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Other Names:
Injury to Spinal Cord, Spinal Cord Trauma
Spinal Cord Injury

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What is Spinal Cord Injury?

Spinal cord injury (SCI) occurs when a traumatic event results in damage to cells within the spinal cord or severs the nerve tracts that relay signals up and down the spinal cord. The most common types of SCI include contusion (bruising of the spinal cord) and compression (caused by pressure on the spinal cord). Other types of injuries include lacerations (severing or tearing of some nerve fibers, such as damage caused by a gun shot wound), and central cord syndrome (specific damage to the corticospinal tracts of the cervical region of the spinal cord). Severe SCI often causes paralysis (loss of control over voluntary movement and muscles of the body) and loss of sensation and reflex function below the point of injury, including autonomic activity such as breathing and other activities such as bowel and bladder control. Other symptoms such as pain or sensitivity to stimuli, muscle spasms, and sexual dysfunction may develop over time. SCI patients are also prone to develop secondary medical problems, such as bladder infections, lung infections, and bed sores.

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Is there any treatment?

While recent advances in emergency care and rehabilitation allow many SCI patients to survive, methods for reducing the extent of injury and for restoring function are still limited. Immediate treatment for acute SCI includes techniques to relieve cord compression, prompt (within 8 hours of the injury) drug therapy with corticosteroids such as methylprednisolone to minimize cell damage, and stabilization of the vertebrae of the spine to prevent further injury.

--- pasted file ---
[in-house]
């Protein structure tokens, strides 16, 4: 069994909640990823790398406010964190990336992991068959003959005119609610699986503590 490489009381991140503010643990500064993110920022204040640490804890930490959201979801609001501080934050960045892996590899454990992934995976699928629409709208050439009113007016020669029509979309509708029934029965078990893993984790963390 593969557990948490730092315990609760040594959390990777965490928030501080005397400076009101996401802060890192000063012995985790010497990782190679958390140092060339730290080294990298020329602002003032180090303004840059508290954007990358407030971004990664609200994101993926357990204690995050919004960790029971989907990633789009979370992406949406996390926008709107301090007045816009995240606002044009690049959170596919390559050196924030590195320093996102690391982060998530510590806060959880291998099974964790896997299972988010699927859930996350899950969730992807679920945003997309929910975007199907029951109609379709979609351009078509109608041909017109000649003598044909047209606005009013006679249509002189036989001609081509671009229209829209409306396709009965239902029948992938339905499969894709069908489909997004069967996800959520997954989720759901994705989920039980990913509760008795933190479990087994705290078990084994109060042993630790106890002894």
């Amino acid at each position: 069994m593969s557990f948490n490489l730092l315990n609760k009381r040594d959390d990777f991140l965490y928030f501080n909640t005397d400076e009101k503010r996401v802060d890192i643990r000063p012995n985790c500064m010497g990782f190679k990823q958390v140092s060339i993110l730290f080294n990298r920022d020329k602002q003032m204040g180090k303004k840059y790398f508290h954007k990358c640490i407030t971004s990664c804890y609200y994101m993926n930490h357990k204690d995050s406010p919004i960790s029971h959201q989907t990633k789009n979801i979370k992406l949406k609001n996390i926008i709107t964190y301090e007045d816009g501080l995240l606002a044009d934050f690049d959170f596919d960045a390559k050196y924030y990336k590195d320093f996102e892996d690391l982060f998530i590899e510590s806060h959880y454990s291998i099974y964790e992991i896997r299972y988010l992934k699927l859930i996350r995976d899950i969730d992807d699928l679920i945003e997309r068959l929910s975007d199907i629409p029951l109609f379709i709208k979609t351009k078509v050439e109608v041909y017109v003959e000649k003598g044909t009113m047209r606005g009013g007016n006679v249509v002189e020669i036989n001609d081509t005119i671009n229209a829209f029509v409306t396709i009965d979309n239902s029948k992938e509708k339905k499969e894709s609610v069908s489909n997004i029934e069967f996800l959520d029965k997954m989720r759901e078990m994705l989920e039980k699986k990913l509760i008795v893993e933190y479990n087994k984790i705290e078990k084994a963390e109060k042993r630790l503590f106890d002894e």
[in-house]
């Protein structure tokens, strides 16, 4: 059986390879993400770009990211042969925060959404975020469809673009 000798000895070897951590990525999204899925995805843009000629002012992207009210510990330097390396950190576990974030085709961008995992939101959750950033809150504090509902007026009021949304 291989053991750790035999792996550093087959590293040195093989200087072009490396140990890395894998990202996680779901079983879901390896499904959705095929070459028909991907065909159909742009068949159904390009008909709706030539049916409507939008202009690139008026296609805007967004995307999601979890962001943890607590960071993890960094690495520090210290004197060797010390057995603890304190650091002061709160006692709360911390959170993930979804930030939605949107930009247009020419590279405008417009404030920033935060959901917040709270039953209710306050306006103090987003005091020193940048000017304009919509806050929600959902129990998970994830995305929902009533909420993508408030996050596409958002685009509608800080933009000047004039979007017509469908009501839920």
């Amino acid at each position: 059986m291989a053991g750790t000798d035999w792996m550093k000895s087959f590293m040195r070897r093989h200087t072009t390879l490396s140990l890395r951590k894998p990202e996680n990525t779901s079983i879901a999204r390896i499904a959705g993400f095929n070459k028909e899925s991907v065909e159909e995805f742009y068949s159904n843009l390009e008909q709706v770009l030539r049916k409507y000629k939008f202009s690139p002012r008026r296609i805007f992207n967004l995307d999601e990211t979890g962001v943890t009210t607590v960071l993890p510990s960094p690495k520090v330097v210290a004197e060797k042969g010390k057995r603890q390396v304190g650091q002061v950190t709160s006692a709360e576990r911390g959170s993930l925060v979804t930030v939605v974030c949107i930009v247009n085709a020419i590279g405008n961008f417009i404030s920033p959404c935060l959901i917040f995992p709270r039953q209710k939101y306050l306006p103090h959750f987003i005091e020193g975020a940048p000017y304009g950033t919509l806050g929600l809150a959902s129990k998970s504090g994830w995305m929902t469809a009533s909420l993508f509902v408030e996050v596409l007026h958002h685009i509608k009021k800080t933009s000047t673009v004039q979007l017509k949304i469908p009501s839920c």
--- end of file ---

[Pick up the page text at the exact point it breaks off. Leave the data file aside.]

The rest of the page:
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What is the prognosis?

The types of disability associated with SCI vary greatly depending on the severity of the injury, the segment of the spinal cord at which the injury occurs, and which nerve fibers are damaged. Most people with SCI regain some functions between a week and 6 months after injury, but the likelihood of spontaneous recovery diminishes after 6 months. Rehabilitation strategies can minimize long-term disability.

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What research is being done?

NINDS research on trauma-related disorders such as SCI focuses on increasing scientific understanding of how changes in molecules, cells, and their complex interactions determine the outcome of SCI, and finding ways to prevent and treat these injuries. There is also increasing interest in neural stem and progenitor cells and their potential application in cell replacement therapies for the treatment of complex neurological disorders such as SCI.

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 Organizations

Christopher Reeve Paralysis Foundation/ Paralysis Resource Center

National Rehabilitation Information Center (NARIC)

Miami Project to Cure Paralysis/ Buoniconti Fund

National Spinal Cord Injury Association

Paralyzed Veterans of America (PVA)

Spinal Cord Society

Geoffrey Lance Foundation for SCI Research and Support

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Spinal Cord Injury